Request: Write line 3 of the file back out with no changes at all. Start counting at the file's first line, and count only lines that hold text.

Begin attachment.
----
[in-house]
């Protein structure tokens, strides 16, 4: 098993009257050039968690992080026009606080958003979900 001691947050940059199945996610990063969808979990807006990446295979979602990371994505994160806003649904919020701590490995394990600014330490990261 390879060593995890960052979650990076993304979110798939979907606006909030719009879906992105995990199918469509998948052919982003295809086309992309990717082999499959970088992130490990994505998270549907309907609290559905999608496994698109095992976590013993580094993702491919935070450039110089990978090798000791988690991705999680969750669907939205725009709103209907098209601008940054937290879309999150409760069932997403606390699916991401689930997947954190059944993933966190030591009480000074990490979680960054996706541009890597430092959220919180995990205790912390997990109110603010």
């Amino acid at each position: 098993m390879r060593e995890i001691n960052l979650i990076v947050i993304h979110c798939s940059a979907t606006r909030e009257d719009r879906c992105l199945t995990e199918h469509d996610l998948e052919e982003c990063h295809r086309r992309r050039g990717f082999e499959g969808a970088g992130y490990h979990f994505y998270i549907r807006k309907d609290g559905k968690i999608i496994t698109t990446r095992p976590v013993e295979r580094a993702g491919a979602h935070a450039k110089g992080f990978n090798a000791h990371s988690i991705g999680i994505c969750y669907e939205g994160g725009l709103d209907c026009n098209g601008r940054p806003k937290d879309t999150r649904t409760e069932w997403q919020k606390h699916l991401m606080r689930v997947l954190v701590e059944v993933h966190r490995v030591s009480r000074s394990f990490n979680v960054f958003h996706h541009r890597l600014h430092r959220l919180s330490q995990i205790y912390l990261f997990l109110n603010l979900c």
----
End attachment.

């Amino acid at each position: 098993m390879r060593e995890i001691n960052l979650i990076v947050i993304h979110c798939s940059a979907t606006r909030e009257d719009r879906c992105l199945t995990e199918h469509d996610l998948e052919e982003c990063h295809r086309r992309r050039g990717f082999e499959g969808a970088g992130y490990h979990f994505y998270i549907r807006k309907d609290g559905k968690i999608i496994t698109t990446r095992p976590v013993e295979r580094a993702g491919a979602h935070a450039k110089g992080f990978n090798a000791h990371s988690i991705g999680i994505c969750y669907e939205g994160g725009l709103d209907c026009n098209g601008r940054p806003k937290d879309t999150r649904t409760e069932w997403q919020k606390h699916l991401m606080r689930v997947l954190v701590e059944v993933h966190r490995v030591s009480r000074s394990f990490n979680v960054f958003h996706h541009r890597l600014h430092r959220l919180s330490q995990i205790y912390l990261f997990l109110n603010l979900c």